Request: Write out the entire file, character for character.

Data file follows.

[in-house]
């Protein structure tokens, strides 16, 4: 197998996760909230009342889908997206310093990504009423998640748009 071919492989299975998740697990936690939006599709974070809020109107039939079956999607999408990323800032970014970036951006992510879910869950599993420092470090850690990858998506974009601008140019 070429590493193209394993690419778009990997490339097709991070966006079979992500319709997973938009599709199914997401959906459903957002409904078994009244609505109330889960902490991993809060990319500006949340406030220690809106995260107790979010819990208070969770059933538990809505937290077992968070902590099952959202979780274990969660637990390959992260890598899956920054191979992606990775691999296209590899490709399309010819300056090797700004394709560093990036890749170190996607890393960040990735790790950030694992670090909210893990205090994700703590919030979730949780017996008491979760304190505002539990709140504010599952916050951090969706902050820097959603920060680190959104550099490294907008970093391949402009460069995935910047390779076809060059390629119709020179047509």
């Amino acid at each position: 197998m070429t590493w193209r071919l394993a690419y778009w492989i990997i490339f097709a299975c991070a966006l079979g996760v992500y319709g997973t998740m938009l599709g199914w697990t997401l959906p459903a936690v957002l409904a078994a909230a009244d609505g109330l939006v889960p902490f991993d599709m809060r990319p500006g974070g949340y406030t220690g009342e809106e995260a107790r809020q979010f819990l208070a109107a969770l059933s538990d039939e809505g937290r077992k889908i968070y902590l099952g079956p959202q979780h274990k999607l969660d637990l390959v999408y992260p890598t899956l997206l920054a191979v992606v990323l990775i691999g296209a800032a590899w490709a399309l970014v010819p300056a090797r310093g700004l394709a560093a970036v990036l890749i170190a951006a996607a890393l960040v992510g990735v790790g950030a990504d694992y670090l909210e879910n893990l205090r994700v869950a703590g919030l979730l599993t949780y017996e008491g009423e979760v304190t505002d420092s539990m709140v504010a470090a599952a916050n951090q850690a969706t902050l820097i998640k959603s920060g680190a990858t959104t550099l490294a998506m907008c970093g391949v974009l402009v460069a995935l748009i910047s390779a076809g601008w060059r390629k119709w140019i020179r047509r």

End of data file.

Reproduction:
[in-house]
């Protein structure tokens, strides 16, 4: 197998996760909230009342889908997206310093990504009423998640748009 071919492989299975998740697990936690939006599709974070809020109107039939079956999607999408990323800032970014970036951006992510879910869950599993420092470090850690990858998506974009601008140019 070429590493193209394993690419778009990997490339097709991070966006079979992500319709997973938009599709199914997401959906459903957002409904078994009244609505109330889960902490991993809060990319500006949340406030220690809106995260107790979010819990208070969770059933538990809505937290077992968070902590099952959202979780274990969660637990390959992260890598899956920054191979992606990775691999296209590899490709399309010819300056090797700004394709560093990036890749170190996607890393960040990735790790950030694992670090909210893990205090994700703590919030979730949780017996008491979760304190505002539990709140504010599952916050951090969706902050820097959603920060680190959104550099490294907008970093391949402009460069995935910047390779076809060059390629119709020179047509």
């Amino acid at each position: 197998m070429t590493w193209r071919l394993a690419y778009w492989i990997i490339f097709a299975c991070a966006l079979g996760v992500y319709g997973t998740m938009l599709g199914w697990t997401l959906p459903a936690v957002l409904a078994a909230a009244d609505g109330l939006v889960p902490f991993d599709m809060r990319p500006g974070g949340y406030t220690g009342e809106e995260a107790r809020q979010f819990l208070a109107a969770l059933s538990d039939e809505g937290r077992k889908i968070y902590l099952g079956p959202q979780h274990k999607l969660d637990l390959v999408y992260p890598t899956l997206l920054a191979v992606v990323l990775i691999g296209a800032a590899w490709a399309l970014v010819p300056a090797r310093g700004l394709a560093a970036v990036l890749i170190a951006a996607a890393l960040v992510g990735v790790g950030a990504d694992y670090l909210e879910n893990l205090r994700v869950a703590g919030l979730l599993t949780y017996e008491g009423e979760v304190t505002d420092s539990m709140v504010a470090a599952a916050n951090q850690a969706t902050l820097i998640k959603s920060g680190a990858t959104t550099l490294a998506m907008c970093g391949v974009l402009v460069a995935l748009i910047s390779a076809g601008w060059r390629k119709w140019i020179r047509r």